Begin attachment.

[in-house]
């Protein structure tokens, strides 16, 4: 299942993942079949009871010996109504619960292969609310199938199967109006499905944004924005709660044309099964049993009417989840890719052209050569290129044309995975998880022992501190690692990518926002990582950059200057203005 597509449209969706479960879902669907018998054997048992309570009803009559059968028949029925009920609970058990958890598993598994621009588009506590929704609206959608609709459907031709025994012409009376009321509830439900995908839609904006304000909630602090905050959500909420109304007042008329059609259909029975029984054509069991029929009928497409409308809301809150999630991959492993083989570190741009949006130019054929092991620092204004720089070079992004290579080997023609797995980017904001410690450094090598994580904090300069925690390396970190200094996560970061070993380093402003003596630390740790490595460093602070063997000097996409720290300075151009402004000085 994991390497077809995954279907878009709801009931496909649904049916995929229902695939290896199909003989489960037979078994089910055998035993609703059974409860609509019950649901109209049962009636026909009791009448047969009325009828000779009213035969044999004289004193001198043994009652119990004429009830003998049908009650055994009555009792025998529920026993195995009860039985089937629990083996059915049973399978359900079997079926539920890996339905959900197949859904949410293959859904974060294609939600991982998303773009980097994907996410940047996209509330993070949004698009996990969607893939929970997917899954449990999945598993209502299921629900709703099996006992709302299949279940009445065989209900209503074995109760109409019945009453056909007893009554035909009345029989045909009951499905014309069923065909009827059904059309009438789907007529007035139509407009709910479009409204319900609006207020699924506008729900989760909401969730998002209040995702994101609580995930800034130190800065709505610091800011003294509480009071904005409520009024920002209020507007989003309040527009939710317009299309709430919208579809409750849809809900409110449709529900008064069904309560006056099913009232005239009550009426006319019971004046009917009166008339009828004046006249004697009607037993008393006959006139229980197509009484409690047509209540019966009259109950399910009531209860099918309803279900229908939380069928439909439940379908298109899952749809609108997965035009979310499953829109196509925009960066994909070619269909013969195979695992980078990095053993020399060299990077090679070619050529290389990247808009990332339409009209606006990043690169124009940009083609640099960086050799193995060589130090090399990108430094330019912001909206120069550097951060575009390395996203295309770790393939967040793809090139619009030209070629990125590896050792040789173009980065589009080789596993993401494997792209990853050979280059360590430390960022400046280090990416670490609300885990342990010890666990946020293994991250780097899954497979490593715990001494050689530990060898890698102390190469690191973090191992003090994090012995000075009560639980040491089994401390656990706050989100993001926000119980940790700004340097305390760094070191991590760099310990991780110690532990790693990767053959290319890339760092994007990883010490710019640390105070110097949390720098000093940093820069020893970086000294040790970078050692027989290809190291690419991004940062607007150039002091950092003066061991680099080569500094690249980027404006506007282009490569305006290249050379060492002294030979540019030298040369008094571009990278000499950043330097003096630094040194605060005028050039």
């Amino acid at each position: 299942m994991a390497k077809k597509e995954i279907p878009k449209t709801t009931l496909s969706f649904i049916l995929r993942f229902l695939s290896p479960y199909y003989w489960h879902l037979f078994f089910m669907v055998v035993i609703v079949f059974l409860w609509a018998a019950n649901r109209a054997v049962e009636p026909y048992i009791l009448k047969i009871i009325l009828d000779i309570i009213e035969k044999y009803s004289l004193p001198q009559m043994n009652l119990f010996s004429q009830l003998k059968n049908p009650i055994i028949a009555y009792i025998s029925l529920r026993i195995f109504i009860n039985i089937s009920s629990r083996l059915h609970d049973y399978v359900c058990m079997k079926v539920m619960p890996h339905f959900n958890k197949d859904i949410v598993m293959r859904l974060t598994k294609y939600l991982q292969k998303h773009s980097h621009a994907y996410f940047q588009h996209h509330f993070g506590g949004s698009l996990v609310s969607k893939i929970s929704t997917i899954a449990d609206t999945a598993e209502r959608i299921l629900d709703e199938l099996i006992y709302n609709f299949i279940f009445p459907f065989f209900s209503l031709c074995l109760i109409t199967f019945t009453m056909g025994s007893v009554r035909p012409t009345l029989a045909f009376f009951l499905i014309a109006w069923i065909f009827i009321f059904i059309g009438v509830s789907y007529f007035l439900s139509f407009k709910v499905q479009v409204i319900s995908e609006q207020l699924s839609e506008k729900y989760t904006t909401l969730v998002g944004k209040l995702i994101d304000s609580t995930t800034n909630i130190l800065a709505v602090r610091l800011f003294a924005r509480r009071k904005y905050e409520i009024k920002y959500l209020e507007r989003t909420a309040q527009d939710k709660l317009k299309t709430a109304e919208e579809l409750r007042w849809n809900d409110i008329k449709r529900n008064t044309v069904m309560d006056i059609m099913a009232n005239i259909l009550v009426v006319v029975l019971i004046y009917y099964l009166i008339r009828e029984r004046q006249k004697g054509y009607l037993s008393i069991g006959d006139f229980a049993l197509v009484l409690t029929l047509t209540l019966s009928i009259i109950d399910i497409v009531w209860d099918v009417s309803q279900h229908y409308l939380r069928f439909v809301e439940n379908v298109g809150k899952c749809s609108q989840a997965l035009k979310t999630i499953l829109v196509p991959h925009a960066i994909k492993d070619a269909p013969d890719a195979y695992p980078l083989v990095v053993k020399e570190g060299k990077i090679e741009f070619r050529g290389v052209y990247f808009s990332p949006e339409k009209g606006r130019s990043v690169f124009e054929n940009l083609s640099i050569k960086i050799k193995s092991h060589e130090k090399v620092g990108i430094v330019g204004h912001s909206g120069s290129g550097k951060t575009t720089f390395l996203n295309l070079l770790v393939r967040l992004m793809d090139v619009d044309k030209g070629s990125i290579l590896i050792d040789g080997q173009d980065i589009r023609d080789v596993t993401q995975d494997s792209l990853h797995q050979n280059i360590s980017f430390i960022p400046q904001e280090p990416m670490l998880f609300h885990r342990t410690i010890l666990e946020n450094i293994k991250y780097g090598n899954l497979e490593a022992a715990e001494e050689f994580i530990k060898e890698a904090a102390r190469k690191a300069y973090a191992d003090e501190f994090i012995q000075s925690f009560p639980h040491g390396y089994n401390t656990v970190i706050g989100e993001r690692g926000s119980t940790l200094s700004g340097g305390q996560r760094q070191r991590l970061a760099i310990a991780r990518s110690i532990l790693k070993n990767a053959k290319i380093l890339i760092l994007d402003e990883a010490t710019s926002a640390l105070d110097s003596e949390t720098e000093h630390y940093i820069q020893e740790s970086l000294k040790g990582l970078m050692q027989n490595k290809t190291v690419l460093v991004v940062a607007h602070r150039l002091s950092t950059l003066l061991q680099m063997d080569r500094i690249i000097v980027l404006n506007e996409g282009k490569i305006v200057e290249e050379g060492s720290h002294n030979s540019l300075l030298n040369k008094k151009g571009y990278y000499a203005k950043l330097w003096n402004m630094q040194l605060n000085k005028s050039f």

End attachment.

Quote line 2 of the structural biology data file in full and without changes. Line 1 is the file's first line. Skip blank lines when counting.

């Protein structure tokens, strides 16, 4: 299942993942079949009871010996109504619960292969609310199938199967109006499905944004924005709660044309099964049993009417989840890719052209050569290129044309995975998880022992501190690692990518926002990582950059200057203005 597509449209969706479960879902669907018998054997048992309570009803009559059968028949029925009920609970058990958890598993598994621009588009506590929704609206959608609709459907031709025994012409009376009321509830439900995908839609904006304000909630602090905050959500909420109304007042008329059609259909029975029984054509069991029929009928497409409308809301809150999630991959492993083989570190741009949006130019054929092991620092204004720089070079992004290579080997023609797995980017904001410690450094090598994580904090300069925690390396970190200094996560970061070993380093402003003596630390740790490595460093602070063997000097996409720290300075151009402004000085 994991390497077809995954279907878009709801009931496909649904049916995929229902695939290896199909003989489960037979078994089910055998035993609703059974409860609509019950649901109209049962009636026909009791009448047969009325009828000779009213035969044999004289004193001198043994009652119990004429009830003998049908009650055994009555009792025998529920026993195995009860039985089937629990083996059915049973399978359900079997079926539920890996339905959900197949859904949410293959859904974060294609939600991982998303773009980097994907996410940047996209509330993070949004698009996990969607893939929970997917899954449990999945598993209502299921629900709703099996006992709302299949279940009445065989209900209503074995109760109409019945009453056909007893009554035909009345029989045909009951499905014309069923065909009827059904059309009438789907007529007035139509407009709910479009409204319900609006207020699924506008729900989760909401969730998002209040995702994101609580995930800034130190800065709505610091800011003294509480009071904005409520009024920002209020507007989003309040527009939710317009299309709430919208579809409750849809809900409110449709529900008064069904309560006056099913009232005239009550009426006319019971004046009917009166008339009828004046006249004697009607037993008393006959006139229980197509009484409690047509209540019966009259109950399910009531209860099918309803279900229908939380069928439909439940379908298109899952749809609108997965035009979310499953829109196509925009960066994909070619269909013969195979695992980078990095053993020399060299990077090679070619050529290389990247808009990332339409009209606006990043690169124009940009083609640099960086050799193995060589130090090399990108430094330019912001909206120069550097951060575009390395996203295309770790393939967040793809090139619009030209070629990125590896050792040789173009980065589009080789596993993401494997792209990853050979280059360590430390960022400046280090990416670490609300885990342990010890666990946020293994991250780097899954497979490593715990001494050689530990060898890698102390190469690191973090191992003090994090012995000075009560639980040491089994401390656990706050989100993001926000119980940790700004340097305390760094070191991590760099310990991780110690532990790693990767053959290319890339760092994007990883010490710019640390105070110097949390720098000093940093820069020893970086000294040790970078050692027989290809190291690419991004940062607007150039002091950092003066061991680099080569500094690249980027404006506007282009490569305006290249050379060492002294030979540019030298040369008094571009990278000499950043330097003096630094040194605060005028050039």